- The Washington Times - Monday, April 13, 2009

ATLANTA | There are myriad ways to get to 0-6. Terrible pitching. Punchless offense. Shoddy defense.

For the Washington Nationals, though, the path to 0-6 hasn't so much resembled an implosion as it has a week's worth of Chinese water torture.

A two-out single here. A passed ball there. A double-play grounder with runners in scoring position to cap it all off.

In other words, the little things are killing the Nationals. And after their latest display - an 8-5 loss to the Atlanta Braves on Sunday - Manny Acta decided it was time to stop the trend before things really get out of control.

In a brief-but-firm team meeting following the loss at Turner Field, Acta told his players to start paying attention to details. Make that key play in the field to kill a rally. Execute at the plate when called upon. Don't rely on talent alone. Be professional.

And if not? Well, there are plenty of veterans on the bench screaming for more playing time.

“Guys know what they need to do, and I think it's being addressed,” slugger Adam Dunn said. “The good thing is, if things aren't going right or people aren't doing their jobs, we feel like we've got a good enough team. If they're not doing their job, then you're sitting down.”

After preaching patience as his club lost three straight at the Marlins and then two more to start the weekend in Atlanta, Acta perhaps recognized Sunday the clock is ticking. The Nationals are the only winless team left in the majors, and the thought of that streak continuing is motivation enough for these players to get their act together now.

“We can all go and say we've only played six games,” said utilityman Willie Harris, who left Sunday's game with a strained oblique muscle. “But after a while, we'll be at 15 games. What do we say then? Oh, we've only played 15 games? I mean, somewhere we've got to turn it around ourselves.”

The first two games of this series were winnable, and the same held true Sunday, with the score tied in the fifth and Washington down only a run in the seventh before the Braves tacked on three runs against relievers Steven Shell and Wil Ledezma to create some cushion.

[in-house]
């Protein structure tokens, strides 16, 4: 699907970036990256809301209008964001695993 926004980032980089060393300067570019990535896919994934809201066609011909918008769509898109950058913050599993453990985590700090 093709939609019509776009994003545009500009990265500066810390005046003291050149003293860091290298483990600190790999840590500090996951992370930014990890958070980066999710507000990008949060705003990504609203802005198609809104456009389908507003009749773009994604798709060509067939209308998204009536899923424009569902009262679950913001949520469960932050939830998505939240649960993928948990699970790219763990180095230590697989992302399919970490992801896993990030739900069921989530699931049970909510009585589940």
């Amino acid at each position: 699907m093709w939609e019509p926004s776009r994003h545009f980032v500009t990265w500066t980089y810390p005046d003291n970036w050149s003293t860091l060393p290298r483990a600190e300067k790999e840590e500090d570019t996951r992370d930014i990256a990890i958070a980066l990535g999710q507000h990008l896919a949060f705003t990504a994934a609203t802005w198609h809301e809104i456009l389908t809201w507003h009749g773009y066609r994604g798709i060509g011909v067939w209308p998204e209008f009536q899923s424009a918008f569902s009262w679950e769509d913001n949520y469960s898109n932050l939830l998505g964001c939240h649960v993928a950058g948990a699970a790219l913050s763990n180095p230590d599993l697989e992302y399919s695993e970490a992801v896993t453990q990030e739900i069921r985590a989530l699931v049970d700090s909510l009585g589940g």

The Nationals, though, believe they should have seized control of this one much earlier. They stranded six men in the game's first five innings and left the bases loaded in the fifth when Josh Willingham looked at a called third strike.

In six games this season, Washington has left 55 runners on base.

“That's ridiculous,” Dunn said. “You can't do that and be successful.”

Certainly not when the rotation has yet to produce a quality start. Scott Olsen made it 0-for-6 Sunday after allowing five runs in five innings despite retiring 10 of the first 12 batters he faced.

Olsen (0-2) was victimized by a couple of killer walks: a two-out free pass to Brian McCann in the fourth that was followed by three straight RBI hits and a one-out walk to Omar Infante an inning later that led to two more runs. A passed ball from backup catcher Josh Bard, a stolen base by McCann and some missed plays in the field didn't help matters.

“Those are the little things that when things are not going good for you, you end up paying for it,” Acta said.

Those little things plagued the Nationals on a daily basis all week. For every positive development - a Ryan Zimmerman homer, a string of Dunn walks, a solid first time around the order by one of the starters - two negatives follow.

“We're having glimpses of a couple innings at a time,” Bard said. “But that's not enough. If you want to be a big league player, you've got to play nine innings.”

So the Nationals boarded their charter flight Sunday night, a miserable six-game stretch fresh on their minds but a chance Monday in their home opener to right their season.

“We just need to forget this ever happened,” Olsen said. “That's pretty much the only way you can look at it: Just forget all about it.”

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